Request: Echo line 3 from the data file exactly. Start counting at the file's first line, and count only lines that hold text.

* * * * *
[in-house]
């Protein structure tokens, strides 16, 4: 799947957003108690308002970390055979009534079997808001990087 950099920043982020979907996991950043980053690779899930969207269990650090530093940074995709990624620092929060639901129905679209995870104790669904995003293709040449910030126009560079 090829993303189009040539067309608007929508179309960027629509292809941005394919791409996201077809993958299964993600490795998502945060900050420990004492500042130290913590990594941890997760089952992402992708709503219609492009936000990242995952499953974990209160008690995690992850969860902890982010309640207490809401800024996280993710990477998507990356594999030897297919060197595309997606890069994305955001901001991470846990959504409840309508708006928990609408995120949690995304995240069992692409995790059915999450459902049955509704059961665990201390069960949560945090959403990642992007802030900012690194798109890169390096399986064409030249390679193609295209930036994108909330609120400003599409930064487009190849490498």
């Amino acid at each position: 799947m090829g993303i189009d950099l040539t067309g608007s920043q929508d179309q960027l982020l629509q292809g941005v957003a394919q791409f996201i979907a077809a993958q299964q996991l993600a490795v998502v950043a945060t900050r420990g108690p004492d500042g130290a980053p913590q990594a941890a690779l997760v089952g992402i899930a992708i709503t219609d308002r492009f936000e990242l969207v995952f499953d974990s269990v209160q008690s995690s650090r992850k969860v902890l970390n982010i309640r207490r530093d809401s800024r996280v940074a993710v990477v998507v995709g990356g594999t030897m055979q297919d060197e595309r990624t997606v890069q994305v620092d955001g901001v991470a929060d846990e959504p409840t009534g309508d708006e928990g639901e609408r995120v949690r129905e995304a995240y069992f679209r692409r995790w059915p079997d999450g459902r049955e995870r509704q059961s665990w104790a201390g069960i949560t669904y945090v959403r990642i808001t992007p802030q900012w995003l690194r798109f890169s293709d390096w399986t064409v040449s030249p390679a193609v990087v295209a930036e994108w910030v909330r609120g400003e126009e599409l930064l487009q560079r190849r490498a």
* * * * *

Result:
């Amino acid at each position: 799947m090829g993303i189009d950099l040539t067309g608007s920043q929508d179309q960027l982020l629509q292809g941005v957003a394919q791409f996201i979907a077809a993958q299964q996991l993600a490795v998502v950043a945060t900050r420990g108690p004492d500042g130290a980053p913590q990594a941890a690779l997760v089952g992402i899930a992708i709503t219609d308002r492009f936000e990242l969207v995952f499953d974990s269990v209160q008690s995690s650090r992850k969860v902890l970390n982010i309640r207490r530093d809401s800024r996280v940074a993710v990477v998507v995709g990356g594999t030897m055979q297919d060197e595309r990624t997606v890069q994305v620092d955001g901001v991470a929060d846990e959504p409840t009534g309508d708006e928990g639901e609408r995120v949690r129905e995304a995240y069992f679209r692409r995790w059915p079997d999450g459902r049955e995870r509704q059961s665990w104790a201390g069960i949560t669904y945090v959403r990642i808001t992007p802030q900012w995003l690194r798109f890169s293709d390096w399986t064409v040449s030249p390679a193609v990087v295209a930036e994108w910030v909330r609120g400003e126009e599409l930064l487009q560079r190849r490498a």